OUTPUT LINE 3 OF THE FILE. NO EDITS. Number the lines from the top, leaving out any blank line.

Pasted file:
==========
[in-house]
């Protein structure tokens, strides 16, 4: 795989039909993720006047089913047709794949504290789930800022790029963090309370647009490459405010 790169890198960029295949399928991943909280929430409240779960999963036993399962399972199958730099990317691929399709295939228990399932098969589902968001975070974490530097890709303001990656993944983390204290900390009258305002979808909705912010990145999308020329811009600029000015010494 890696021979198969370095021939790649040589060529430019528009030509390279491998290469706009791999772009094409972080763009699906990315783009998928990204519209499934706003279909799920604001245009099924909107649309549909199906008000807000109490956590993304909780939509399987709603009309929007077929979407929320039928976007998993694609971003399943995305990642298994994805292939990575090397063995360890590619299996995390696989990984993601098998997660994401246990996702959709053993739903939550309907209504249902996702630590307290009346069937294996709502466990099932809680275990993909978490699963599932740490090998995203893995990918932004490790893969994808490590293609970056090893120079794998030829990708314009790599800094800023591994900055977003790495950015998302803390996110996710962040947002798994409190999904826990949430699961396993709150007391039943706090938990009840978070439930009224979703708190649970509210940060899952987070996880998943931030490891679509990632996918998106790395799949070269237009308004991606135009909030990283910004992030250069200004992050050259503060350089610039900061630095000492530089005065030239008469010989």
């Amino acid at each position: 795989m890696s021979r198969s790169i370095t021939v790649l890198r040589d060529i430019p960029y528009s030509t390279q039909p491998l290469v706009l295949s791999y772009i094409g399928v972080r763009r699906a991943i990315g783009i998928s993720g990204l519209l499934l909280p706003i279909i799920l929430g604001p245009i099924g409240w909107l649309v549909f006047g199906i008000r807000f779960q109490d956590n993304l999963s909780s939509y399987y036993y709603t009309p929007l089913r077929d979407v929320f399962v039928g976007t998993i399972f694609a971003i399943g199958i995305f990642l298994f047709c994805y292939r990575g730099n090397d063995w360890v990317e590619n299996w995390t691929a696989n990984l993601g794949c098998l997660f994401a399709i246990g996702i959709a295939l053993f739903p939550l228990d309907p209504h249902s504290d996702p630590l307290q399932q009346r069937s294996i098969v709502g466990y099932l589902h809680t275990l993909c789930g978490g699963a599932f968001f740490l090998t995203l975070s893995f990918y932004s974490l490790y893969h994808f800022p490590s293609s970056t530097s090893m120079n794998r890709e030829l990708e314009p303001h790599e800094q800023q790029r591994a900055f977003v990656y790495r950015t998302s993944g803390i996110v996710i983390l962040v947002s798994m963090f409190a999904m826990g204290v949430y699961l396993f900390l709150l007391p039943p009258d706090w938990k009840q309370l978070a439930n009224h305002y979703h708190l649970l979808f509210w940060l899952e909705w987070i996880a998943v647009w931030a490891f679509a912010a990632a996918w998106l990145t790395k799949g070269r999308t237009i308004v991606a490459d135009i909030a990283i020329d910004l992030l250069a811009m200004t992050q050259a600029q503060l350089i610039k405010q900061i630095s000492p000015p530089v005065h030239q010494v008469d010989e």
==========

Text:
């Amino acid at each position: 795989m890696s021979r198969s790169i370095t021939v790649l890198r040589d060529i430019p960029y528009s030509t390279q039909p491998l290469v706009l295949s791999y772009i094409g399928v972080r763009r699906a991943i990315g783009i998928s993720g990204l519209l499934l909280p706003i279909i799920l929430g604001p245009i099924g409240w909107l649309v549909f006047g199906i008000r807000f779960q109490d956590n993304l999963s909780s939509y399987y036993y709603t009309p929007l089913r077929d979407v929320f399962v039928g976007t998993i399972f694609a971003i399943g199958i995305f990642l298994f047709c994805y292939r990575g730099n090397d063995w360890v990317e590619n299996w995390t691929a696989n990984l993601g794949c098998l997660f994401a399709i246990g996702i959709a295939l053993f739903p939550l228990d309907p209504h249902s504290d996702p630590l307290q399932q009346r069937s294996i098969v709502g466990y099932l589902h809680t275990l993909c789930g978490g699963a599932f968001f740490l090998t995203l975070s893995f990918y932004s974490l490790y893969h994808f800022p490590s293609s970056t530097s090893m120079n794998r890709e030829l990708e314009p303001h790599e800094q800023q790029r591994a900055f977003v990656y790495r950015t998302s993944g803390i996110v996710i983390l962040v947002s798994m963090f409190a999904m826990g204290v949430y699961l396993f900390l709150l007391p039943p009258d706090w938990k009840q309370l978070a439930n009224h305002y979703h708190l649970l979808f509210w940060l899952e909705w987070i996880a998943v647009w931030a490891f679509a912010a990632a996918w998106l990145t790395k799949g070269r999308t237009i308004v991606a490459d135009i909030a990283i020329d910004l992030l250069a811009m200004t992050q050259a600029q503060l350089i610039k405010q900061i630095s000492p000015p530089v005065h030239q010494v008469d010989e």